Can you do a juice cleanse with protein?


A juice cleanse is a type of detox diet that involves consuming only fresh fruit and vegetable juices for a set period of time, typically between 3-7 days. The goal of a juice cleanse is to flood the body with nutrients while eliminating toxins and giving the digestive system a rest. Many people add protein powders or other supplements to their juice cleanses in an effort to maintain muscle mass or add nutrition. However, there is debate over whether this is beneficial or counterproductive.

What is a juice cleanse?

A juice cleanse is a short-term diet in which a person consumes only fresh fruit and vegetable juices and water for a period of a few days to a week. The juices are made by pressing or blending fresh produce like kale, spinach, celery, carrots, apples, and lemons to extract the liquid and nutrients. The pulpy fiber is strained out.

Some of the purported benefits of juice cleansing include:

  • Floods the body with vitamins, minerals and phytonutrients from fruits and veggies
  • Gives the digestive system a rest by cutting out solid foods
  • Eliminates toxins and promotes detoxification
  • Resets and improves metabolism
  • Improves energy and mental clarity
  • Aids in weight loss
  • Boosts immunity through antioxidant-rich produce

However, many of these benefits are not scientifically proven and juice cleanses can carry risks including nutrient deficiencies, blood sugar spikes, fatigue, and disordered eating patterns. Most health experts advise getting vitamins and nutrients from whole foods whenever possible rather than juices.

Why do people add protein?

Although juice cleanses are intended to give the digestive system a break from solid foods, some cleansers add protein powders and supplements to their juices. There are a few reasons people may add protein:

  • To maintain muscle mass – Without protein intake during a cleanse, the body can start breaking down muscle for energy within 24 hours. Adding protein aims to preserve muscle.
  • Satiety – Protein increases feelings of fullness and may help with hunger on a low-calorie cleanse.
  • Added nutrition – Some choose to supplement with proteins like collagen for the additional nutritional value.
  • Workout recovery – Athletes or others engaged in intense workouts may use protein to aid muscle recovery.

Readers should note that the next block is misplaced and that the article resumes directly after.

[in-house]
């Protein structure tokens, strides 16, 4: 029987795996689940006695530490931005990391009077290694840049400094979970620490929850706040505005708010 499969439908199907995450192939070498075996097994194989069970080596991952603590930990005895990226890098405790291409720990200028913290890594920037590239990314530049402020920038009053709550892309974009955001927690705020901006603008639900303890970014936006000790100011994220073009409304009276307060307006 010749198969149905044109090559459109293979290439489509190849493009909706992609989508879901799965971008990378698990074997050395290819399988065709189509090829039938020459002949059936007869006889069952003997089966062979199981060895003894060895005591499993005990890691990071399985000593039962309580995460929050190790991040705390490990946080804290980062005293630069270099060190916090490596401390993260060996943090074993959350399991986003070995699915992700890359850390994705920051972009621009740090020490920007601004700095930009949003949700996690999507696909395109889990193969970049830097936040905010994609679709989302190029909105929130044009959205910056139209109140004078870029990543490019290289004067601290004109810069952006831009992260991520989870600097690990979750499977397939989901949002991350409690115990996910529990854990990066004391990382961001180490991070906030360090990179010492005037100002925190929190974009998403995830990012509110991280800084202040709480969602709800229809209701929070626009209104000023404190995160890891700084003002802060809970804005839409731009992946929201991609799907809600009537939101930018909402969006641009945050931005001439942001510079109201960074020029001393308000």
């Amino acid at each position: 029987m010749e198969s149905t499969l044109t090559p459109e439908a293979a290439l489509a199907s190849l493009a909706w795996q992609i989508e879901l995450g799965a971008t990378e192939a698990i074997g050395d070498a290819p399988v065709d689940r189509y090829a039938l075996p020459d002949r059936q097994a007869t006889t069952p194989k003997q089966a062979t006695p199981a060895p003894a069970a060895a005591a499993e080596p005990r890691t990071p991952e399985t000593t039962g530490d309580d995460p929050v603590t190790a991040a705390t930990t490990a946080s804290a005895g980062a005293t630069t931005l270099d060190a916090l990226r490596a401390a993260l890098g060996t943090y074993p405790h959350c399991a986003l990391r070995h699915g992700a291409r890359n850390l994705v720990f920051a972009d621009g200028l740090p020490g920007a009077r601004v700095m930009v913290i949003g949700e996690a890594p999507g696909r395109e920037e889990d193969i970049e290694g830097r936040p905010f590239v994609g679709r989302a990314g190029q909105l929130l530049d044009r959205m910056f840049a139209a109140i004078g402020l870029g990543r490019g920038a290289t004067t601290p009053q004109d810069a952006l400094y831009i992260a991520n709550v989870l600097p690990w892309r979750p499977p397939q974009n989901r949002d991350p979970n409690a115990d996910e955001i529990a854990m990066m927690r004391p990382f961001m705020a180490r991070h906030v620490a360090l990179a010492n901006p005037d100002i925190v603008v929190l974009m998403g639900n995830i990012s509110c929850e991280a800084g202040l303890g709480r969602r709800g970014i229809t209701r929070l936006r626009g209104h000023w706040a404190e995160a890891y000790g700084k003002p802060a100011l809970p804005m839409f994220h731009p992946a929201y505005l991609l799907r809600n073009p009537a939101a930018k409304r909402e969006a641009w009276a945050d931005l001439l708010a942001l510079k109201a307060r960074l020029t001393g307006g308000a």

Common protein options that are added to juice cleanses include:

  • Whey protein powder
  • Plant-based protein powders like pea, hemp, rice etc.
  • Collagen or bone broth protein
  • Whole food proteins like spirulina or hemp seeds

Despite the reasons for adding protein, there is debate as to whether this practice actually benefits or hinders the cleanse.

Potential benefits of adding protein

There are some potential benefits associated with adding protein sources during a juice cleanse:

  • Preserves muscle and metabolism – Protein intake is important for maintaining muscle mass. Without it, muscles may break down leading to losses in strength and a slower metabolism.
  • Aids workout recovery – Protein supports muscle repair after exercise. For those working out during a cleanse, it can help the body recover.
  • Promotes satiety – Protein is known to be very filling. Getting adequate protein may help curb hunger and stick to the cleanse.
  • Supports immunity – Some protein sources like collagen provide amino acids that play a role in immune function.

If protein is added to a juice cleanse, it is generally recommended to consume no more than 15-30 grams of protein per day from high quality sources like whey, plant proteins or collagen.

Potential drawbacks of adding protein

However, there are also some downsides associated with combining protein and juice cleansing:

  • Can pull you out of ketosis – The goal of juice cleansing is to go into a ketogenic fat burning state. Too much protein provides glucose and can prevent ketosis.
  • Adds solid food – Juice cleanses aim to give the digestive tract a rest. Protein powders are considered solid food which activates digestion.
  • Spikes insulin – Protein causes an insulin spike which can lead to crashes in blood sugar levels.
  • Provides unnecessary calories – Some juices provide adequate protein. Adding more adds excess calories which could hinder weight loss.

Due to these drawbacks, some health practitioners advise avoiding protein during short term juice cleanses.

What do experts recommend?

Opinions among health experts differ when it comes to adding protein during juice cleansing:

  • Allow it – Some nutritionists and doctors say adding a small amount of protein like collagen or plant protein is beneficial for preserving muscle and preventing cravings.
  • Avoid it– Other experts argue that protein hampers ketosis and provides excess calories so it should be avoided. They suggest sticking to juices only.
  • It depends – Some practitioners say the approach depends on the individual. Those who exercise heavily may need extra protein. Sedentary cleansers likely do not.